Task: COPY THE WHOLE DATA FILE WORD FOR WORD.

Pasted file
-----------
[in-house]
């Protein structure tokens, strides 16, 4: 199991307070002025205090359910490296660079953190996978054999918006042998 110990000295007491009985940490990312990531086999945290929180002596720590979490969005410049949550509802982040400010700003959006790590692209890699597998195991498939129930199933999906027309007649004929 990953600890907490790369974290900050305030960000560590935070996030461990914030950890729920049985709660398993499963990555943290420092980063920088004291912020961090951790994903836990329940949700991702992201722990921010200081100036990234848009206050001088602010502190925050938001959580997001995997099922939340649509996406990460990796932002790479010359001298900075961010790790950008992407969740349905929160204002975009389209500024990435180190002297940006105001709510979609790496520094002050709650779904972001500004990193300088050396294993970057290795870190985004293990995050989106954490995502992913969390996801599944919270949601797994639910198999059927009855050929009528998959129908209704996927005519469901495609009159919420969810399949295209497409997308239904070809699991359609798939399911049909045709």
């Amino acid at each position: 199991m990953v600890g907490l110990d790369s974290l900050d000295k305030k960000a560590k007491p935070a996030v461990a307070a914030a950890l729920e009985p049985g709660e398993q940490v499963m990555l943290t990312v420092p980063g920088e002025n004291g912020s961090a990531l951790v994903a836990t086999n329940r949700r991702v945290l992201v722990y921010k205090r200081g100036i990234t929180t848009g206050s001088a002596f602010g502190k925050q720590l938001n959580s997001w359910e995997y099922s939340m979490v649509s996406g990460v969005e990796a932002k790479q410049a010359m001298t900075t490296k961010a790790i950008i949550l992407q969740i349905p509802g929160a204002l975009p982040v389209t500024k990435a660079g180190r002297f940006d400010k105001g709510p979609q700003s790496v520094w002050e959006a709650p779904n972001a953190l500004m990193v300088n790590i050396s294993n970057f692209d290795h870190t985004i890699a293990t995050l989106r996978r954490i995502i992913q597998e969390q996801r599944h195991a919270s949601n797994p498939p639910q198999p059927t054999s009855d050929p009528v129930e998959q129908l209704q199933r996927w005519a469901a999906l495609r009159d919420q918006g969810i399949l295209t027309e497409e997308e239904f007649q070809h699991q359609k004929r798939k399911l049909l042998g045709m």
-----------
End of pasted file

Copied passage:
[in-house]
């Protein structure tokens, strides 16, 4: 199991307070002025205090359910490296660079953190996978054999918006042998 110990000295007491009985940490990312990531086999945290929180002596720590979490969005410049949550509802982040400010700003959006790590692209890699597998195991498939129930199933999906027309007649004929 990953600890907490790369974290900050305030960000560590935070996030461990914030950890729920049985709660398993499963990555943290420092980063920088004291912020961090951790994903836990329940949700991702992201722990921010200081100036990234848009206050001088602010502190925050938001959580997001995997099922939340649509996406990460990796932002790479010359001298900075961010790790950008992407969740349905929160204002975009389209500024990435180190002297940006105001709510979609790496520094002050709650779904972001500004990193300088050396294993970057290795870190985004293990995050989106954490995502992913969390996801599944919270949601797994639910198999059927009855050929009528998959129908209704996927005519469901495609009159919420969810399949295209497409997308239904070809699991359609798939399911049909045709």
């Amino acid at each position: 199991m990953v600890g907490l110990d790369s974290l900050d000295k305030k960000a560590k007491p935070a996030v461990a307070a914030a950890l729920e009985p049985g709660e398993q940490v499963m990555l943290t990312v420092p980063g920088e002025n004291g912020s961090a990531l951790v994903a836990t086999n329940r949700r991702v945290l992201v722990y921010k205090r200081g100036i990234t929180t848009g206050s001088a002596f602010g502190k925050q720590l938001n959580s997001w359910e995997y099922s939340m979490v649509s996406g990460v969005e990796a932002k790479q410049a010359m001298t900075t490296k961010a790790i950008i949550l992407q969740i349905p509802g929160a204002l975009p982040v389209t500024k990435a660079g180190r002297f940006d400010k105001g709510p979609q700003s790496v520094w002050e959006a709650p779904n972001a953190l500004m990193v300088n790590i050396s294993n970057f692209d290795h870190t985004i890699a293990t995050l989106r996978r954490i995502i992913q597998e969390q996801r599944h195991a919270s949601n797994p498939p639910q198999p059927t054999s009855d050929p009528v129930e998959q129908l209704q199933r996927w005519a469901a999906l495609r009159d919420q918006g969810i399949l295209t027309e497409e997308e239904f007649q070809h699991q359609k004929r798939k399911l049909l042998g045709m």